Minority-owned businesses selected by the NFL to be vendors at the Draft
CLEVELAND, Ohio (WOIO) -As fans pour in to the NFL experience this week, they’ll get a “taste of Cleveland” from a host of local vendors selected by the NFL, many that are part of the league’s “Business Connect” program which highlights and supports minority-owned businesses.
“We’re used to producing a lot. Obviously, this will be a lot more, but our team is ready,” said Cathy Cross.
The league sought out and booked minority-owned vendors for the fan experience through their business connect initiative.
“It’s been a tough year. It’s been a tough year for the whole industry. This is a great way for us to get a little bit of exposure and participate in a national level event,” said Dylan Fallon of Ninja City Kitchen.
He and his partner Bac Ngyuen are prepping dishes beyond the usual football fare, like spring rolls and steam buns, exposing them to what Cleveland’s Asian community has to offer.
“It represents us. Both traditional Asian stuff and more “fusion-y” stuff for lack of a better term. The steam buns help bridge that gap,” Ngyuen said.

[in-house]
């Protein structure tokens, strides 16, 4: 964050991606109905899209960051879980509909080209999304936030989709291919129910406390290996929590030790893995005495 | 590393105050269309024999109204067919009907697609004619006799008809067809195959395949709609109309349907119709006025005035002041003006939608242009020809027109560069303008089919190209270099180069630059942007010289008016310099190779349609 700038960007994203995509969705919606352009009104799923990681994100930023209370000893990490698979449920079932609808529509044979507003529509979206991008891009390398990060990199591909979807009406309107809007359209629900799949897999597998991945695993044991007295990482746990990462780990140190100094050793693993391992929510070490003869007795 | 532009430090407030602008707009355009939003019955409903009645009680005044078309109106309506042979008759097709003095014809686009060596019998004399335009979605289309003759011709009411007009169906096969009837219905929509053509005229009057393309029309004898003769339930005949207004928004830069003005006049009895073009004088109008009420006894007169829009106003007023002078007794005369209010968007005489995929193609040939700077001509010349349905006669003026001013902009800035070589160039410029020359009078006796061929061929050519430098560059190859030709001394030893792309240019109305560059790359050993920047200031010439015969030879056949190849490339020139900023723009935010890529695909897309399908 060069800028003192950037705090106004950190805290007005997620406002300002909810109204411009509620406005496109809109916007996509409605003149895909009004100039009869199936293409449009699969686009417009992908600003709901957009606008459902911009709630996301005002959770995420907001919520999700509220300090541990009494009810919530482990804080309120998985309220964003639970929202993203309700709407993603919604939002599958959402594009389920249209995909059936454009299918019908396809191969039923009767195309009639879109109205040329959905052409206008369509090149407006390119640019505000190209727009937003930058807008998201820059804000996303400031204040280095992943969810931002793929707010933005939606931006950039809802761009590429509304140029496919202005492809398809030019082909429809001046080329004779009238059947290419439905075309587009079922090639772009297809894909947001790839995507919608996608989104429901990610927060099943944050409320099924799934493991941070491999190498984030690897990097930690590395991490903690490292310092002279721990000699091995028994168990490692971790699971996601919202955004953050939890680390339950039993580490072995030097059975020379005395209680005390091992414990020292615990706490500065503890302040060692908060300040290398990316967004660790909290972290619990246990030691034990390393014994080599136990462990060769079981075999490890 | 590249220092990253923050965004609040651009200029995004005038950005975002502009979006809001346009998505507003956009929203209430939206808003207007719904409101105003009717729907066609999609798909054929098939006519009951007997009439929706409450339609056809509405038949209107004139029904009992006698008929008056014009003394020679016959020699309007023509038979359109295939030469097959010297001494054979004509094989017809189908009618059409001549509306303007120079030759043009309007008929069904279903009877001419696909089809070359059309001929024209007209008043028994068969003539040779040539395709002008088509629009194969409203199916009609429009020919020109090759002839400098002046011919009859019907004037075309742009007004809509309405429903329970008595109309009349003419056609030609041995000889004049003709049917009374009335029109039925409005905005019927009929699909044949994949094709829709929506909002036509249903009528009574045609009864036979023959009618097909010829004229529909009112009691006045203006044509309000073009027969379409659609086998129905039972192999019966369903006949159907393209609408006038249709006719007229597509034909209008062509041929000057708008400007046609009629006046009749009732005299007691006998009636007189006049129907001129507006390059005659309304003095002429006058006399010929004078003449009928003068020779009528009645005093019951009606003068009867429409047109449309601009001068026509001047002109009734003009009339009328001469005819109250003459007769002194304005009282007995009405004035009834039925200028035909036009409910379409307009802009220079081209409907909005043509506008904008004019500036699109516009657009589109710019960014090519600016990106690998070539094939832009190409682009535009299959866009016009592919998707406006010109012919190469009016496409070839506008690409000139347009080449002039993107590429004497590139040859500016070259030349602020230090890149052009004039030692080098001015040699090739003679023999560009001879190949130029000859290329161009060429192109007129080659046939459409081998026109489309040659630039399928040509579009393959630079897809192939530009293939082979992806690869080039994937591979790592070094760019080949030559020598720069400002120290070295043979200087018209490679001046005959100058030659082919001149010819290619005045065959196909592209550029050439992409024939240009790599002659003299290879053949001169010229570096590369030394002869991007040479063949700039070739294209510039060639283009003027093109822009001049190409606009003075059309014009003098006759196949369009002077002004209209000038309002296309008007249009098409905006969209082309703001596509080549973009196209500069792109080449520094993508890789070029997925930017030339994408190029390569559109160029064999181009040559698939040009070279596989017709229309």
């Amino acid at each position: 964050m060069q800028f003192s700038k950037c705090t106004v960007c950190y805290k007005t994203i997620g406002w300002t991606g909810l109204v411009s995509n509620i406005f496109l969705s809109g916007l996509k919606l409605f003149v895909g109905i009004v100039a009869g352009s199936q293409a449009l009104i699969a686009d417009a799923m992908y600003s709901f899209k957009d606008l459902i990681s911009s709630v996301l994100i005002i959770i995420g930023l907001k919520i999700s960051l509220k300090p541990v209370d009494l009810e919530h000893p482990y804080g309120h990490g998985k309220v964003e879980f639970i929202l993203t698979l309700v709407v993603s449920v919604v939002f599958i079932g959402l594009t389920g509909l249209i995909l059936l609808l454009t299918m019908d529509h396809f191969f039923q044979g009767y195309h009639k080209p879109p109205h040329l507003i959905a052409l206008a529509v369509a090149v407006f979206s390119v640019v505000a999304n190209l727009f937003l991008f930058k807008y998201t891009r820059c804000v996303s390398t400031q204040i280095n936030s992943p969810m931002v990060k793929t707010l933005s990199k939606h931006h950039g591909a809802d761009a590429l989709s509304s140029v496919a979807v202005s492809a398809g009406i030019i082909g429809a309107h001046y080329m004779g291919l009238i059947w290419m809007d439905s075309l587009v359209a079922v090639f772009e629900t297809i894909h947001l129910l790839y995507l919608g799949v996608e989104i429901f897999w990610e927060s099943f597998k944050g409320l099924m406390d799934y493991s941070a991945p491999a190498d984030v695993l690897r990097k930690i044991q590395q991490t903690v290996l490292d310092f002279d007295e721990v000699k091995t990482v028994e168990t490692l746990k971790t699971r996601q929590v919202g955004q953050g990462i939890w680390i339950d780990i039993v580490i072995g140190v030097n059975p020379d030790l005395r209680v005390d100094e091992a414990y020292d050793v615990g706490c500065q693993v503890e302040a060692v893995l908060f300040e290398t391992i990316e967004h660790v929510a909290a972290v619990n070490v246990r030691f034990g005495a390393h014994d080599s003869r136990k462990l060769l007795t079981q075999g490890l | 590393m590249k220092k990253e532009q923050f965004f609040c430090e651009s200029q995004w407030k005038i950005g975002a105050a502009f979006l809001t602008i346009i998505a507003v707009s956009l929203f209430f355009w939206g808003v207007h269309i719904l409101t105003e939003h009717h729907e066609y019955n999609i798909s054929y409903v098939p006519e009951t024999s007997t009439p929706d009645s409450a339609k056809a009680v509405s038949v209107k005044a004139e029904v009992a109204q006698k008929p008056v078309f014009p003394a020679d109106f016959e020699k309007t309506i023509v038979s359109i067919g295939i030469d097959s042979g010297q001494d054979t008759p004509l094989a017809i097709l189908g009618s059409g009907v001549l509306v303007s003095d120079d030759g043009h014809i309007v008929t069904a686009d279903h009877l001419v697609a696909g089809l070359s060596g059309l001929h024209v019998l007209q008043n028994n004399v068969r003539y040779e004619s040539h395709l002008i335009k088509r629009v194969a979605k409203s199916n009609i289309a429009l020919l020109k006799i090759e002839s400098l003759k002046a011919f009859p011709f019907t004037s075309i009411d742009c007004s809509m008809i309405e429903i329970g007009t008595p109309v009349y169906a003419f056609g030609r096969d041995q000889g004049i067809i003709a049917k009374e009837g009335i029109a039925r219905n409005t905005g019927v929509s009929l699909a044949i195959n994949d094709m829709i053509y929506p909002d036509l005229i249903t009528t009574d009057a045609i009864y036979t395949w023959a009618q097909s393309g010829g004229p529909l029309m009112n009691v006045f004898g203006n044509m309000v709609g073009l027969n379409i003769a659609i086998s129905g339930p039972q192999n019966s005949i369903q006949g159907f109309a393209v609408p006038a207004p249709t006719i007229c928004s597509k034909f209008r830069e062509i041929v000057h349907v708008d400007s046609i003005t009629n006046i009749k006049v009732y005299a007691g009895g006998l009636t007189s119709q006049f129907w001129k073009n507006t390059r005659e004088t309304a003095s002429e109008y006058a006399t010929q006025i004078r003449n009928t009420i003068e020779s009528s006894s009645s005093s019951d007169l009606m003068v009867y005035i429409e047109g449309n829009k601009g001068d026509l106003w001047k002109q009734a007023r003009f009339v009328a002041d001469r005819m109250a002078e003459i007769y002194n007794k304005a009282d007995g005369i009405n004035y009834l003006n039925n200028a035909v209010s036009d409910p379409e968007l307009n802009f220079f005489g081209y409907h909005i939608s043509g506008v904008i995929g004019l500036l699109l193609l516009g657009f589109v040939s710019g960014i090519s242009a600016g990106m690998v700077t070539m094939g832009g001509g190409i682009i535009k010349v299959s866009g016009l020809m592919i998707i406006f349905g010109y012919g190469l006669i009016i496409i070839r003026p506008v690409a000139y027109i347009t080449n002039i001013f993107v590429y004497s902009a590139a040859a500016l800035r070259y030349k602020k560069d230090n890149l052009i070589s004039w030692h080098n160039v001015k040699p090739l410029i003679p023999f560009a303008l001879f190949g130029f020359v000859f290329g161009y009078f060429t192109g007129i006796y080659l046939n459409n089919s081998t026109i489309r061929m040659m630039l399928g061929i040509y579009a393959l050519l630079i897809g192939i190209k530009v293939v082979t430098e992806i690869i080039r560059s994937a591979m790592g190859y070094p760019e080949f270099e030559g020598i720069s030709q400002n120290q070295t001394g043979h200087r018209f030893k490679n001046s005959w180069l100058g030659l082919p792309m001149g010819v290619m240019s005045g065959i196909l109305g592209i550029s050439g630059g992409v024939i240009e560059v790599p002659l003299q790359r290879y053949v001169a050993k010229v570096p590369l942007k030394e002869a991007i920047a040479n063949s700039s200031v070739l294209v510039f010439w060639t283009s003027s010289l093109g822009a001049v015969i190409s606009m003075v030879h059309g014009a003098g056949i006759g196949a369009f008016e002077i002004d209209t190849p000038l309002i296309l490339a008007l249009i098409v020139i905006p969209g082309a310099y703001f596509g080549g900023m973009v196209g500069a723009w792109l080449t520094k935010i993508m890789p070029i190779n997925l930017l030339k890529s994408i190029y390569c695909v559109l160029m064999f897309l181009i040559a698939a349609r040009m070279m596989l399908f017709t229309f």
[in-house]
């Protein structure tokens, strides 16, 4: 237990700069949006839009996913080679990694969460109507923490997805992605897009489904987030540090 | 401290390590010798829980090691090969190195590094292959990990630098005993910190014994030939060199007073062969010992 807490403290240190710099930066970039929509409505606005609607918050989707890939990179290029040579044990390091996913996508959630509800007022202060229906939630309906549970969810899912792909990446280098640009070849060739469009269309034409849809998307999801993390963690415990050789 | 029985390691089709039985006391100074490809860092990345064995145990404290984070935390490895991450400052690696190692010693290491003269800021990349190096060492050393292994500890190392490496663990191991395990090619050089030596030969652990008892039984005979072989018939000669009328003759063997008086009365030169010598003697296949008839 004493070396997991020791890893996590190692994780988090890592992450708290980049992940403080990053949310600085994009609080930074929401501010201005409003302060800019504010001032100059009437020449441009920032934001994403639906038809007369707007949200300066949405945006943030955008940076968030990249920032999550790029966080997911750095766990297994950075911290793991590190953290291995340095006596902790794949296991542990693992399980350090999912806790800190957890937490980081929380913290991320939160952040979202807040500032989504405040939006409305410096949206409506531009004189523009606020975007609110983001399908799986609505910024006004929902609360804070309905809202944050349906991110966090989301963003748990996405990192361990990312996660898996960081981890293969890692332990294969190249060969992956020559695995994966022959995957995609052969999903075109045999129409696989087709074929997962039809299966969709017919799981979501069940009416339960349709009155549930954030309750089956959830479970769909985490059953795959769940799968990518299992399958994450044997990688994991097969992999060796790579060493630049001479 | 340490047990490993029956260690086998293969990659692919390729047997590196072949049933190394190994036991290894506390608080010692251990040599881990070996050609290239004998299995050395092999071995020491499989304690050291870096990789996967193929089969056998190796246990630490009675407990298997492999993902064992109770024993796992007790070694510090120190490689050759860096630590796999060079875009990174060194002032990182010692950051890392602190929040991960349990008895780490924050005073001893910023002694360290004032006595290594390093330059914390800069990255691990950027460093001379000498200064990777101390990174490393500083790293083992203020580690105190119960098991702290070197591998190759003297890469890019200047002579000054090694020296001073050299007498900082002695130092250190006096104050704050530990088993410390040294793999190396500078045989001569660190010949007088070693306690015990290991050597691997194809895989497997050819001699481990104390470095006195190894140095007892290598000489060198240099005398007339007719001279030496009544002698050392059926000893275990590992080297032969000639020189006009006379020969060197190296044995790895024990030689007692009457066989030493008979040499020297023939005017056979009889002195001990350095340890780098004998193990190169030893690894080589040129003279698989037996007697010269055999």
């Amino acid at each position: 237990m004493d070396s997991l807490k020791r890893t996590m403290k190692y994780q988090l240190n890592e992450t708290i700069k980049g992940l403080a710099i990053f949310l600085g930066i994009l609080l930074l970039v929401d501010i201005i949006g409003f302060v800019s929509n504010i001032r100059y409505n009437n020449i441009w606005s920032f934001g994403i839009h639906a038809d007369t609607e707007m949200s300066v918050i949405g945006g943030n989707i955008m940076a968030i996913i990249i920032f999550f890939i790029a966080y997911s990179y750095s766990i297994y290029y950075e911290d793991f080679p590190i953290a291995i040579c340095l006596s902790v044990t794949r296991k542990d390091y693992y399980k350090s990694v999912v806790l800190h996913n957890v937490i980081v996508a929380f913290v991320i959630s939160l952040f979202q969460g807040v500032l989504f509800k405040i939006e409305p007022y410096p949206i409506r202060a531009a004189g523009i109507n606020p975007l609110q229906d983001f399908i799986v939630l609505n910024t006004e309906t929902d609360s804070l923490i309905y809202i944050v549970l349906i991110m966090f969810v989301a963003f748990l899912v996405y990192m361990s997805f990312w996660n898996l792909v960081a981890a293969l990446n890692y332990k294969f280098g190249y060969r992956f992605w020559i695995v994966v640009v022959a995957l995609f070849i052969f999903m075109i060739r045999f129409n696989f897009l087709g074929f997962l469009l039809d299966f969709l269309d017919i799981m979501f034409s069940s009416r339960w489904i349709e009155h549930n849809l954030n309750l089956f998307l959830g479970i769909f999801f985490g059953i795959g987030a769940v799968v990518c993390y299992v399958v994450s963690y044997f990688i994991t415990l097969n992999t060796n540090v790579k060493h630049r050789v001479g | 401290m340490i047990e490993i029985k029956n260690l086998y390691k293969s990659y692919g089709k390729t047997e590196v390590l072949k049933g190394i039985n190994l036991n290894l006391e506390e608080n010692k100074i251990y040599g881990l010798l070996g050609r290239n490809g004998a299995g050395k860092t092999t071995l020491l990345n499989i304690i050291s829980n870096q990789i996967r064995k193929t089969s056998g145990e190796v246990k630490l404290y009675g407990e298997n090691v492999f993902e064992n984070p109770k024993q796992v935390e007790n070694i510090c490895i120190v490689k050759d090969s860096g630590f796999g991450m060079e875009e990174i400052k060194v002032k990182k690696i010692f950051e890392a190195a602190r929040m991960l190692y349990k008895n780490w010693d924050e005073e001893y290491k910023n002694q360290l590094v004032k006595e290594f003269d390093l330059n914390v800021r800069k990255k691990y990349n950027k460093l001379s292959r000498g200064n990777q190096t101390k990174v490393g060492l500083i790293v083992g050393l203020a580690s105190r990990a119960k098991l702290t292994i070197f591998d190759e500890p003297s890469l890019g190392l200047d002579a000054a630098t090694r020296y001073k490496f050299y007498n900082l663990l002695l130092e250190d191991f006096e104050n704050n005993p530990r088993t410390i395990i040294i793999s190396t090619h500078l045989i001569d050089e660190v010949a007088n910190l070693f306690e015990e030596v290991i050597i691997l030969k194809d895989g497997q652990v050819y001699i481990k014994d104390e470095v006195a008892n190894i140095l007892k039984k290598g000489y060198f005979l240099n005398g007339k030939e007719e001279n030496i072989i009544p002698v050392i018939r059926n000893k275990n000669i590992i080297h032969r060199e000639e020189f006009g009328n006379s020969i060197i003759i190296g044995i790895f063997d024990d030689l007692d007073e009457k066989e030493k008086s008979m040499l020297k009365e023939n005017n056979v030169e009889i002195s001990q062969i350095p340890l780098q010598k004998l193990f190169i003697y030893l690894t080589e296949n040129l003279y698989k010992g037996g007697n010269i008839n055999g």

Baker Karen Gordon is rising to the challenge, and hopes that being “called up” by the NFL will afford her the chance to take her business to the next level.
“I wanted to truly legitimize my business and not be someone who was just doing a hobby from their house,” she said.
“We’re definitely increasing our cookie prep team hours to make sure we have as many cookies as possible,” said Cross.
She’s brought on extra staff to meet the demand of landing the huge job as a vendor at the NFL Draft fan experience.
Gordon has been baking feverishly for more than a week to get ready for the national stage.
Her constant efforts to grow her network helped land her the vendor gig. She leveraged relationship with the Urban League, Women’s Business Center, and the Business Growth Collaborative, and tapped into the commercial kitchen resources of Eric Rogers of Black Box Fix for the large-scale production.
“I hope this opportunity will open doors where I am able to open doors for others,” she said.
“One thing I’m so happy and proud of is to be a black woman and a woman of color and to have a business in a thriving downtown area, and the business being supported by the community from the downtown residents, employees, visitors. I’m thrilled the NFL recognizes that and wants to stand behind that,” Cross said.
For these minority business owners, much like the young players we’ll see on the stage, the draft is the chance they’ve been waiting for.
“We’re super excited that such a large national organization is putting an emphasis like that here in Cleveland,” Fallon said.
“I’m personally prideful and excited to showcase the best of Cleveland,” said Cross.
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